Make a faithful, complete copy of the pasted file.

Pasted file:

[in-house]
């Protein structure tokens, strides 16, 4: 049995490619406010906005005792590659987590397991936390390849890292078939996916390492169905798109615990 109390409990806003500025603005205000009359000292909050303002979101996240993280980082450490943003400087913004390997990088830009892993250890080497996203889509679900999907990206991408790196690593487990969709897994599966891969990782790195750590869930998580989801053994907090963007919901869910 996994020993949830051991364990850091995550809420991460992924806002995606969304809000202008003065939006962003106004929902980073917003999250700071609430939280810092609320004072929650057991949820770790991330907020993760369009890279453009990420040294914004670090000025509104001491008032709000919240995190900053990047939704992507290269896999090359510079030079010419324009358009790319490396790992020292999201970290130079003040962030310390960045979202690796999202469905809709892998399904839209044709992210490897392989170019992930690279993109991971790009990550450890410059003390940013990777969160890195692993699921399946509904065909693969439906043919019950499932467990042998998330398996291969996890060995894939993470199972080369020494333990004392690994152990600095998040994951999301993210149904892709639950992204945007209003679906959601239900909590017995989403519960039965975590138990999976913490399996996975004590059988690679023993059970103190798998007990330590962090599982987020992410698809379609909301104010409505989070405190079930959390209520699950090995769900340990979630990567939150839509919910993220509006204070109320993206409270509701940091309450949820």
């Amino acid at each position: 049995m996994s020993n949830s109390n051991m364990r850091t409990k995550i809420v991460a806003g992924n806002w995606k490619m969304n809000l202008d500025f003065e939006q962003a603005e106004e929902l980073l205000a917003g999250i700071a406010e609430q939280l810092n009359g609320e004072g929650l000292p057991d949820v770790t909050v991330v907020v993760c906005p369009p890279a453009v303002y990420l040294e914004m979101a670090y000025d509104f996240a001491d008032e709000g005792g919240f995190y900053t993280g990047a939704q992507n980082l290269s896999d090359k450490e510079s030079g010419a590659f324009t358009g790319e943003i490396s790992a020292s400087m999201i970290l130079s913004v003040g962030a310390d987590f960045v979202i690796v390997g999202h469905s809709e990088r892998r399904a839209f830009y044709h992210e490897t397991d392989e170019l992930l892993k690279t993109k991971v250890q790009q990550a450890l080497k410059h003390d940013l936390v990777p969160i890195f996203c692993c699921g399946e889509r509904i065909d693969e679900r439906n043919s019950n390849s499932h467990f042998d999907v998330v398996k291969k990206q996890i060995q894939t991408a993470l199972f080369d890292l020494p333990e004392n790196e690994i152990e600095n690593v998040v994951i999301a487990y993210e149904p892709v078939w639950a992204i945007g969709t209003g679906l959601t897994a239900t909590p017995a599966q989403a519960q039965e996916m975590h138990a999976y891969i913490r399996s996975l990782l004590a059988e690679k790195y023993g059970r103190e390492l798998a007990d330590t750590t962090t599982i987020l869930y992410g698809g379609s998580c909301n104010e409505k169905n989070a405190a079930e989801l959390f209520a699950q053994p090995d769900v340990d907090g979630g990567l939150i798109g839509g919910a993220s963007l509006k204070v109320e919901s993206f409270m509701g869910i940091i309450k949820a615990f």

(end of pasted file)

[in-house]
């Protein structure tokens, strides 16, 4: 049995490619406010906005005792590659987590397991936390390849890292078939996916390492169905798109615990 109390409990806003500025603005205000009359000292909050303002979101996240993280980082450490943003400087913004390997990088830009892993250890080497996203889509679900999907990206991408790196690593487990969709897994599966891969990782790195750590869930998580989801053994907090963007919901869910 996994020993949830051991364990850091995550809420991460992924806002995606969304809000202008003065939006962003106004929902980073917003999250700071609430939280810092609320004072929650057991949820770790991330907020993760369009890279453009990420040294914004670090000025509104001491008032709000919240995190900053990047939704992507290269896999090359510079030079010419324009358009790319490396790992020292999201970290130079003040962030310390960045979202690796999202469905809709892998399904839209044709992210490897392989170019992930690279993109991971790009990550450890410059003390940013990777969160890195692993699921399946509904065909693969439906043919019950499932467990042998998330398996291969996890060995894939993470199972080369020494333990004392690994152990600095998040994951999301993210149904892709639950992204945007209003679906959601239900909590017995989403519960039965975590138990999976913490399996996975004590059988690679023993059970103190798998007990330590962090599982987020992410698809379609909301104010409505989070405190079930959390209520699950090995769900340990979630990567939150839509919910993220509006204070109320993206409270509701940091309450949820």
């Amino acid at each position: 049995m996994s020993n949830s109390n051991m364990r850091t409990k995550i809420v991460a806003g992924n806002w995606k490619m969304n809000l202008d500025f003065e939006q962003a603005e106004e929902l980073l205000a917003g999250i700071a406010e609430q939280l810092n009359g609320e004072g929650l000292p057991d949820v770790t909050v991330v907020v993760c906005p369009p890279a453009v303002y990420l040294e914004m979101a670090y000025d509104f996240a001491d008032e709000g005792g919240f995190y900053t993280g990047a939704q992507n980082l290269s896999d090359k450490e510079s030079g010419a590659f324009t358009g790319e943003i490396s790992a020292s400087m999201i970290l130079s913004v003040g962030a310390d987590f960045v979202i690796v390997g999202h469905s809709e990088r892998r399904a839209f830009y044709h992210e490897t397991d392989e170019l992930l892993k690279t993109k991971v250890q790009q990550a450890l080497k410059h003390d940013l936390v990777p969160i890195f996203c692993c699921g399946e889509r509904i065909d693969e679900r439906n043919s019950n390849s499932h467990f042998d999907v998330v398996k291969k990206q996890i060995q894939t991408a993470l199972f080369d890292l020494p333990e004392n790196e690994i152990e600095n690593v998040v994951i999301a487990y993210e149904p892709v078939w639950a992204i945007g969709t209003g679906l959601t897994a239900t909590p017995a599966q989403a519960q039965e996916m975590h138990a999976y891969i913490r399996s996975l990782l004590a059988e690679k790195y023993g059970r103190e390492l798998a007990d330590t750590t962090t599982i987020l869930y992410g698809g379609s998580c909301n104010e409505k169905n989070a405190a079930e989801l959390f209520a699950q053994p090995d769900v340990d907090g979630g990567l939150i798109g839509g919910a993220s963007l509006k204070v109320e919901s993206f409270m509701g869910i940091i309450k949820a615990f």